18 Mar 2013
11 mins read
This section gives the introduction about test automation framework, various types of the framework and the analysis of the best suitable framework for the application under test (the application under test is referred as AUT). This also includes the detailed description of the format of the input (the input to the framework is referred as the test tables) that is given to our test automation framework.
The test automation tool vendors market their product as the main feature of the tool is the ability to capture the user actions and later to playback them. Here is the basic paradigm for GUI-based automated regression testing – the so called Record/Playback method (also called as Capture/Replay approach)
The basic drawback in this method is the scripts resulting from this method contain hard-coded values which must change if anything at all changes in our AUT. The costs associated with maintaining such scripts are astronomical, and unacceptable. These scripts are not reliable, even if the application has not changed, and often fail on replay (pop-up windows, messages, and other things can happen that did not happen when the test was recorded).
If the tester makes an error entering data, etc., the test must be re-recorded. If the application changes the test must be re-recorded. All that is being tested are things that already work. Areas that have errors are encountered in the recording process (which is manual testing, after all). These bugs are reported, but a script cannot be recorded until the software is corrected. So logically nothing is tested by this approach.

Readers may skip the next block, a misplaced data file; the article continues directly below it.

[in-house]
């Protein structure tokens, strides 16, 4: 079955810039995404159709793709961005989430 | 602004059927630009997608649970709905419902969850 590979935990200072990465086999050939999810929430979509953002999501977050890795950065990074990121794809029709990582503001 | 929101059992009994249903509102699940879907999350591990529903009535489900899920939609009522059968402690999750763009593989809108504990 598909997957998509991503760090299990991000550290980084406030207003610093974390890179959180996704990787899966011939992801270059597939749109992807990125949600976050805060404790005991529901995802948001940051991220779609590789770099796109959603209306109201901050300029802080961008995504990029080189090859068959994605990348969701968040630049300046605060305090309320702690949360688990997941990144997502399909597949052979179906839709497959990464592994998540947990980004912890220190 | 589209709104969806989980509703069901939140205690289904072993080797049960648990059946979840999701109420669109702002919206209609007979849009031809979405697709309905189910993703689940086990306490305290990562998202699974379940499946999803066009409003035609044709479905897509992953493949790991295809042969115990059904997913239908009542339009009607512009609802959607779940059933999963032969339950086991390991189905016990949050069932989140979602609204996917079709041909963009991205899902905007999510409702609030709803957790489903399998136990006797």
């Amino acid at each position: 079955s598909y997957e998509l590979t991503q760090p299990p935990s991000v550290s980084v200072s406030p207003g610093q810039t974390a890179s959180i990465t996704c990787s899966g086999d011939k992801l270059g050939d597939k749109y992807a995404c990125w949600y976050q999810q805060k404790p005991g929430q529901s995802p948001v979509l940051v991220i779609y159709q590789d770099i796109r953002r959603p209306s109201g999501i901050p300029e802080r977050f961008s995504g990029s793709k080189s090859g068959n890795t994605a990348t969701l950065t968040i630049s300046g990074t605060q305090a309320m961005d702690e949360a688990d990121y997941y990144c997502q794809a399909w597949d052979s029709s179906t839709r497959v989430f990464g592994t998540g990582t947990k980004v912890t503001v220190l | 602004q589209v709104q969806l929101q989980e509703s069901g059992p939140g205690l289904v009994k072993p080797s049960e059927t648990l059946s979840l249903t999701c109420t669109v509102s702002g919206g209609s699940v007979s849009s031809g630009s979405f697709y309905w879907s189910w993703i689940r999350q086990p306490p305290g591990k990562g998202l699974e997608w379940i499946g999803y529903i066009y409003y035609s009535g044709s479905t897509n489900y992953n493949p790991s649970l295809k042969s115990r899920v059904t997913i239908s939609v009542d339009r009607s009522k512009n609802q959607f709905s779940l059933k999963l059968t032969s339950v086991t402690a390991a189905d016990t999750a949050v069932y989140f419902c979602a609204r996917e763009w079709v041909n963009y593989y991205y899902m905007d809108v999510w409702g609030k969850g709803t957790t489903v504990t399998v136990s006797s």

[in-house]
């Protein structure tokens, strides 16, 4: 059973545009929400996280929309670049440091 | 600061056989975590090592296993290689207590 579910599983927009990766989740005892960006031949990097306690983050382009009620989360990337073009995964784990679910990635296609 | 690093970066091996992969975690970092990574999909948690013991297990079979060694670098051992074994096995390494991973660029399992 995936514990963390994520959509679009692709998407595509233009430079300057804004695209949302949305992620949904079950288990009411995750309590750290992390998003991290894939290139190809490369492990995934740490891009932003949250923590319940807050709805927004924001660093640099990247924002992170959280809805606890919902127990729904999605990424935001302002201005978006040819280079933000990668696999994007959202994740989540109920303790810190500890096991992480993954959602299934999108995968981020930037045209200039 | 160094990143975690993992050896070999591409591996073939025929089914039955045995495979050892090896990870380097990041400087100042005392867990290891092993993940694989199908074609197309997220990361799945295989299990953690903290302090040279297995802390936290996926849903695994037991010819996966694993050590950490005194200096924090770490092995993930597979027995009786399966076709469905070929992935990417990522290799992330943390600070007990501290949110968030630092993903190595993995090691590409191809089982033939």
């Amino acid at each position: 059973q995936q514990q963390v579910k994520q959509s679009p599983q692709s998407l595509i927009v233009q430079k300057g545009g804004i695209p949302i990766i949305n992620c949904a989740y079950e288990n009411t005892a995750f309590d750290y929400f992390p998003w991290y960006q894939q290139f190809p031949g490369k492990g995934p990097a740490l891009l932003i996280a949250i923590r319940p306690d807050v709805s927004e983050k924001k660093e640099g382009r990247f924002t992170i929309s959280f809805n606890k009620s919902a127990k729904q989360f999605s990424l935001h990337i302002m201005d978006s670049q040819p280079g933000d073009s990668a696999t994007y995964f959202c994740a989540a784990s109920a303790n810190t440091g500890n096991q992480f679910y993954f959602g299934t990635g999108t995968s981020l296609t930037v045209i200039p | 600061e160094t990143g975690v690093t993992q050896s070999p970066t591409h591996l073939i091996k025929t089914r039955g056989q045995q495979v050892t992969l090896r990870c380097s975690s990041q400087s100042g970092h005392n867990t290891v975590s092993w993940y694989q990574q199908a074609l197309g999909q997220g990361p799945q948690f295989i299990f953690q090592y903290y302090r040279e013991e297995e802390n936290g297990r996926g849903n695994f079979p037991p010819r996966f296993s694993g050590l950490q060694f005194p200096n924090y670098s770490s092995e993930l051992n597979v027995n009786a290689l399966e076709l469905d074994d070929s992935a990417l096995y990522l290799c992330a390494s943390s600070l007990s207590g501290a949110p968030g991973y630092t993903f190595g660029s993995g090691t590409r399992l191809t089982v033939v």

So, avoid using “Record/Playback” as a method of automating testing. This method is fraught with problems, and is the most costly (time consuming) of all methods over the long term. The record/playback feature of the test tool is useful for determining how the tool is trying to process or interact with the application under test, and can give us some ideas about how to develop your test scripts, but beyond that, its usefulness ends quickly.
As we have eliminated Record/Playback method, let us explore about the existing automation methodologies. There are several test automation frameworks available, among these the selection is made based on the factors such as reusability of both the scripts and the test assets. The different test automation frameworks available are as follows,
The test script modularity framework is the most basic of the frameworks. It’s a well-known programming strategy to build an abstraction layer in front of a component to hide the component from the rest of the application. This insulates the application from modifications in the component and provides modularity in the application design. When working with test scripts (in any language or proprietary environment) this can be achieved by creating small, independent scripts that represent modules, sections, and functions of the application-under-test. Then these small scripts are taken and combined them in a hierarchical fashion to construct larger tests. The use of this framework will yield a higher degree of modularization and add to the overall maintainability of the test scripts.